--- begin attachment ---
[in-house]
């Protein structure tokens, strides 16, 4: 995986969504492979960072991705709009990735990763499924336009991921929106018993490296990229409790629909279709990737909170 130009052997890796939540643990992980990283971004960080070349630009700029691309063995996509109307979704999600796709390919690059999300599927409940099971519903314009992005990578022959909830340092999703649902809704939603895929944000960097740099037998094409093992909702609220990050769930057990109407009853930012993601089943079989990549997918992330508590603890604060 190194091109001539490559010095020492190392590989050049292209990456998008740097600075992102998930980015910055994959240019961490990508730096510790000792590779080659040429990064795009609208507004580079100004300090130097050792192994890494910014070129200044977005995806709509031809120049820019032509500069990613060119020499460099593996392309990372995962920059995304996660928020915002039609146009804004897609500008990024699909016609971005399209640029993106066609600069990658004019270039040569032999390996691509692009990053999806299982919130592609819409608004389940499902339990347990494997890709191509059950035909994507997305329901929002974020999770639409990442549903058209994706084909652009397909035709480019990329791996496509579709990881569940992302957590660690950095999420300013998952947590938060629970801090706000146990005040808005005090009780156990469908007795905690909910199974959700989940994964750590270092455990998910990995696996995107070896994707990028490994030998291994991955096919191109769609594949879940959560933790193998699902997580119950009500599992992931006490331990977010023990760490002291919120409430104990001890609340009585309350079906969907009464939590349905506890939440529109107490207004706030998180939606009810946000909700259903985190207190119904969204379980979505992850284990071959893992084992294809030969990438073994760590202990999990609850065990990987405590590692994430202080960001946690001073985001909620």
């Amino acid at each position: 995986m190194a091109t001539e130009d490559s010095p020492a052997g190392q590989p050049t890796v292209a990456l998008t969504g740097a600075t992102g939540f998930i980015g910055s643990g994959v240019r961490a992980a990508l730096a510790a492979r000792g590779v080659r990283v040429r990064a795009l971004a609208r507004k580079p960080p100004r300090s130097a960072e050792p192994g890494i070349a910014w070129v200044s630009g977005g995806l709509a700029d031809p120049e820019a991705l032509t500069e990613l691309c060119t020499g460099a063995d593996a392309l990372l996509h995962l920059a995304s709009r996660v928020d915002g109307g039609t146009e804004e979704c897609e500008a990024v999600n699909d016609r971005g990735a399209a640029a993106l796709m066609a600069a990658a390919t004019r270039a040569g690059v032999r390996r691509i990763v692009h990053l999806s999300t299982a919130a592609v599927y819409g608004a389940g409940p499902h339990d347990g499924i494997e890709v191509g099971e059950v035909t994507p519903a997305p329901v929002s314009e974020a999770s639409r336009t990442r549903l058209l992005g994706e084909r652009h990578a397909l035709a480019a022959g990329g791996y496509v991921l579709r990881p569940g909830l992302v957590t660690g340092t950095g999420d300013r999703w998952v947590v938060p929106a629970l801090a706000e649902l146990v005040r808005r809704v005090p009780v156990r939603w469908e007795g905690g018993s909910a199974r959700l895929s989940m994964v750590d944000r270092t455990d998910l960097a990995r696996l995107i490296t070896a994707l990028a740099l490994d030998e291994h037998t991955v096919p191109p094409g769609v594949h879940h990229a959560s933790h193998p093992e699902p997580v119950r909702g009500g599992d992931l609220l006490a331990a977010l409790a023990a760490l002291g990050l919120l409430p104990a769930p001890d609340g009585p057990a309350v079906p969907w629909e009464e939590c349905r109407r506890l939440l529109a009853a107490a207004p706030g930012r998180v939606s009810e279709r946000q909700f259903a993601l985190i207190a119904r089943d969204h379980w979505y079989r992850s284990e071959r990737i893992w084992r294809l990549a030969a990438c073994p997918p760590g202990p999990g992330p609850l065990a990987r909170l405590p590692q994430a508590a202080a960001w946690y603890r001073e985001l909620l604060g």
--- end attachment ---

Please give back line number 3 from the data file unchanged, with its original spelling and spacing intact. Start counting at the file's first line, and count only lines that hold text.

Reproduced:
């Amino acid at each position: 995986m190194a091109t001539e130009d490559s010095p020492a052997g190392q590989p050049t890796v292209a990456l998008t969504g740097a600075t992102g939540f998930i980015g910055s643990g994959v240019r961490a992980a990508l730096a510790a492979r000792g590779v080659r990283v040429r990064a795009l971004a609208r507004k580079p960080p100004r300090s130097a960072e050792p192994g890494i070349a910014w070129v200044s630009g977005g995806l709509a700029d031809p120049e820019a991705l032509t500069e990613l691309c060119t020499g460099a063995d593996a392309l990372l996509h995962l920059a995304s709009r996660v928020d915002g109307g039609t146009e804004e979704c897609e500008a990024v999600n699909d016609r971005g990735a399209a640029a993106l796709m066609a600069a990658a390919t004019r270039a040569g690059v032999r390996r691509i990763v692009h990053l999806s999300t299982a919130a592609v599927y819409g608004a389940g409940p499902h339990d347990g499924i494997e890709v191509g099971e059950v035909t994507p519903a997305p329901v929002s314009e974020a999770s639409r336009t990442r549903l058209l992005g994706e084909r652009h990578a397909l035709a480019a022959g990329g791996y496509v991921l579709r990881p569940g909830l992302v957590t660690g340092t950095g999420d300013r999703w998952v947590v938060p929106a629970l801090a706000e649902l146990v005040r808005r809704v005090p009780v156990r939603w469908e007795g905690g018993s909910a199974r959700l895929s989940m994964v750590d944000r270092t455990d998910l960097a990995r696996l995107i490296t070896a994707l990028a740099l490994d030998e291994h037998t991955v096919p191109p094409g769609v594949h879940h990229a959560s933790h193998p093992e699902p997580v119950r909702g009500g599992d992931l609220l006490a331990a977010l409790a023990a760490l002291g990050l919120l409430p104990a769930p001890d609340g009585p057990a309350v079906p969907w629909e009464e939590c349905r109407r506890l939440l529109a009853a107490a207004p706030g930012r998180v939606s009810e279709r946000q909700f259903a993601l985190i207190a119904r089943d969204h379980w979505y079989r992850s284990e071959r990737i893992w084992r294809l990549a030969a990438c073994p997918p760590g202990p999990g992330p609850l065990a990987r909170l405590p590692q994430a508590a202080a960001w946690y603890r001073e985001l909620l604060g």